Supporters from 34 states and five countries raised $900,000 for Keshet—a Northbrook-based non-profit that provides services that keep children and adults with intellectual challenges active and engaged in their communities—without ever leaving home.
Instead of donning ball gowns and tuxedos, attendees put on their comfiest Zoom pants and powered on their computers to attend the virtual fundraiser “Raising Voices.”
The non-profit’s first virtual event in its nearly four decade history drew 1,200 attendees whose presence and donations expressed their support for Keshet’s mission of creating community where people of all abilities learn, play, work, live and grow together.
Keshet’s track record of helping people with disabilities learn and stay engaged is impressive. The non-profit has integrated students, campers, residents, and employees with disabilities into over 70 sites in the Chicago area and throughout the Midwest. Globally, Keshet has trained more than 15,000 staff members, providing the tools necessary for successful inclusion.
On a local level, Keshet has 100 lay leaders from all walks of life who provide inspiration, direction and funding to achieve the organization’s mission of doing whatever is necessary to allow individuals with disabilities to achieve their potential.
Even though attendees weren’t there in person, the fundraiser turned out to be one of the organization’s most successful events in its history.
Jamie Lake, chief development officer for Keshet, says it was heartbreaking to have to cancel their March 2020 benefit due to the Covid-19 pandemic. But they were determined to come back even stronger in 2021.
They wanted attendees to feel the same connections that they would at an in-person event.
“One of our goals with Raising Voices was to create a similar feel –warm, welcoming, and meaningful–with a virtual event as we do with our traditional in-person benefit,” Lake says.
In keeping with the theme of raising voices to support Keshet, the event featured a slate of musical entertainment that included Kodi Lee, winner of Season 14 of America’s Got Talent, the Chicago Children’s Choir, Jeff Tweedy of Wilco, the Ravinia Ramblers Trio, pianist Luke Greenebaum and the Keshet Inclusive Choir.
“We made sure they (the Keshet Inclusive Choir) was featured in the event right from the beginning,” Lake says.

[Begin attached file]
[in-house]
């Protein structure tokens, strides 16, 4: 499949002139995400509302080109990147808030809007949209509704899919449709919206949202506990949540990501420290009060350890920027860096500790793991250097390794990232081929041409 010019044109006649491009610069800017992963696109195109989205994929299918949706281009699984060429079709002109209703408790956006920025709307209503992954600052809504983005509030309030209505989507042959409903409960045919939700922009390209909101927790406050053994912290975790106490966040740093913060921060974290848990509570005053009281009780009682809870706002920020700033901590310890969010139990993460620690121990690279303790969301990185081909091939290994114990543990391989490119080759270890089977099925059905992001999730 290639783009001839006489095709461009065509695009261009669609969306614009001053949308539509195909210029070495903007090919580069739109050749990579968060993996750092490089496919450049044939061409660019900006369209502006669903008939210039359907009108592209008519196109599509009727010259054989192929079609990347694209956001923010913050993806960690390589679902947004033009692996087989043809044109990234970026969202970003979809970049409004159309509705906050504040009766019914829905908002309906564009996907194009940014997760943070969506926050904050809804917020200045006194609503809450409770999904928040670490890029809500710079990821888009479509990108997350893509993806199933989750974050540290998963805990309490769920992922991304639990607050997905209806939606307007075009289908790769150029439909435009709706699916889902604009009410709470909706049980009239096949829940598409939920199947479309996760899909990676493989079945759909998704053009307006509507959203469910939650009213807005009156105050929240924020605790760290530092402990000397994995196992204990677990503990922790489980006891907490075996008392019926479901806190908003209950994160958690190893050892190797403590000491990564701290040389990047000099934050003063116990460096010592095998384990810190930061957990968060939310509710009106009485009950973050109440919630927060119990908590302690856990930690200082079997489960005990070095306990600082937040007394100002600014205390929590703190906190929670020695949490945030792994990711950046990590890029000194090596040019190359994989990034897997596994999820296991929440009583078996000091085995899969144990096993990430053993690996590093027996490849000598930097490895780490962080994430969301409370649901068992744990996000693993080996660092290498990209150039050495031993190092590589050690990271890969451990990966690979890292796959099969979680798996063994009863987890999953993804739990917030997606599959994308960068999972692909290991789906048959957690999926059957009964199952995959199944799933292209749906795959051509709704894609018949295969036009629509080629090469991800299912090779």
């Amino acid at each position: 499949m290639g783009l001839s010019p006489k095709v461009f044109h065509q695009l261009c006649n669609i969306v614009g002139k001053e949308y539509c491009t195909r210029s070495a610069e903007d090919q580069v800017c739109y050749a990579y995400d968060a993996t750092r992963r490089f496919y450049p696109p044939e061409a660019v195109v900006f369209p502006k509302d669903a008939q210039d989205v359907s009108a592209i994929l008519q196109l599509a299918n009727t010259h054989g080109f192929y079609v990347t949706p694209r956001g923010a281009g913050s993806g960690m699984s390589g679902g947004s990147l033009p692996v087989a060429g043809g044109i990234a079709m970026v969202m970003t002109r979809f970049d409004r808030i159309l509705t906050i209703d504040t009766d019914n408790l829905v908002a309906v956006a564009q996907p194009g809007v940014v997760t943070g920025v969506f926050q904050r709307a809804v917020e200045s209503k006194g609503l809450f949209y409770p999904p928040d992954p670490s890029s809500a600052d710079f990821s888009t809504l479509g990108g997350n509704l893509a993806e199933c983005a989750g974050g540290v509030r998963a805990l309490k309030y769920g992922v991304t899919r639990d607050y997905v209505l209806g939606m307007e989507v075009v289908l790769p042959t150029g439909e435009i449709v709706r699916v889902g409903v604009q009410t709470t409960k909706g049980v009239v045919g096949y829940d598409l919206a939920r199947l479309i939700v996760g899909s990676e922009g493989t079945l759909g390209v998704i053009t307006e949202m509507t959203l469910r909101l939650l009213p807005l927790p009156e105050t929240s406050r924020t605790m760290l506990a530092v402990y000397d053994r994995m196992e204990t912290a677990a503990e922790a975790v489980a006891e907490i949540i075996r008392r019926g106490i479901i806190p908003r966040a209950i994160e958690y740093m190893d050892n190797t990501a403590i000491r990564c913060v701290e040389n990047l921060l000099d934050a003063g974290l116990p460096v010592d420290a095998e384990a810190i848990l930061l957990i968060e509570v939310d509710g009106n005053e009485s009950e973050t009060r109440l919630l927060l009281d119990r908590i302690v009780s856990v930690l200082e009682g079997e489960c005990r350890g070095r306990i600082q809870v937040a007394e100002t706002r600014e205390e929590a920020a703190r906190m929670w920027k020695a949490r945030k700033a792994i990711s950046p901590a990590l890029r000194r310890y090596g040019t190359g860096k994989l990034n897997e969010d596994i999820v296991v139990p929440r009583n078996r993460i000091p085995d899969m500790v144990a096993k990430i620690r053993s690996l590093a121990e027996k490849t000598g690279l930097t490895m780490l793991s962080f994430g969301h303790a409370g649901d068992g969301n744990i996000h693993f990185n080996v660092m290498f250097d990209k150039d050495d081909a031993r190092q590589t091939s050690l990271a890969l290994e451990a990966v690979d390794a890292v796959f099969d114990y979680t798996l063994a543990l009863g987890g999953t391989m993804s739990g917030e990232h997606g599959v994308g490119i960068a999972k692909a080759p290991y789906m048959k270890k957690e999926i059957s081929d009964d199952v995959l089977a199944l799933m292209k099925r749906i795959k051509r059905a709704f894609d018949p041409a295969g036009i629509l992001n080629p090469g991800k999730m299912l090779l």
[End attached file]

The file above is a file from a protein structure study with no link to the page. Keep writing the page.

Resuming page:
Because it was virtual, the organization reached a wider audience that it might otherwise.
“Raising Voices provided our community with an opportunity to come together through technology,” Lake says. “We were able to engage more people, share more success stories and provide additional entertainment with a virtual event.”
One of the couples at the benefit were Amy and Bob Greenebaum, who were honored for their decades-long support of Keshet.
Their son, Luke Greenebaum, has been involved with Keshet since he was in kindergarten and now, 25 years later, is in the organization’s adult program.
“The Greenebaums are passionate advocates for Keshet and for the disability community in Chicago,” Lake says. “Amy has been instrumental in setting up a group home and guiding other families through the process. Their deep commitment to philanthropy and community leadership are deserving of being recognized.”
Amy Greenebaum says she and her husband appreciate the ways Keshet supports their son and many others. Over the years, Luke has participated in numerous programs including day school, recreation programs, day and overnight camp, adult day programming and Special Olympics competitions.”
“Our son has been a part of the Keshet community since he was five and, as an adult, at 30, the bonds are as strong as ever,” Amy Greenebaum says.
She adds that Keshet is deserving of the support it receives from both individuals and corporations.
“Keshet has always been near and dear to our hearts,” Amy Greenebaum says. “Keshet continually shows an unwavering commitment to individuals with special needs throughout their lives.”
From its core programs for children and adults with intellectual challenges in the Chicago area, to its international consulting work, Keshet serves over 1,000 individuals with disabilities and touches the lives of many more family members, peers, supporters, and other stakeholders around the globe.
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Annemarie Mannion is a freelance writer and former reporter for the Chicago Tribune. She earned a Master’s Degree in Journalism from Northwestern University and a degree in English Literature from St. Mary’s College in Notre Dame, Indiana. She is especially passionate about covering nonprofits. Whether writing about work to reduce the harmful effects of bright lights on sea turtles or covering volunteers’ efforts to address the health care needs of children in Guatemala, she loves spreading the word about initiatives that have the potential to change the world for the better.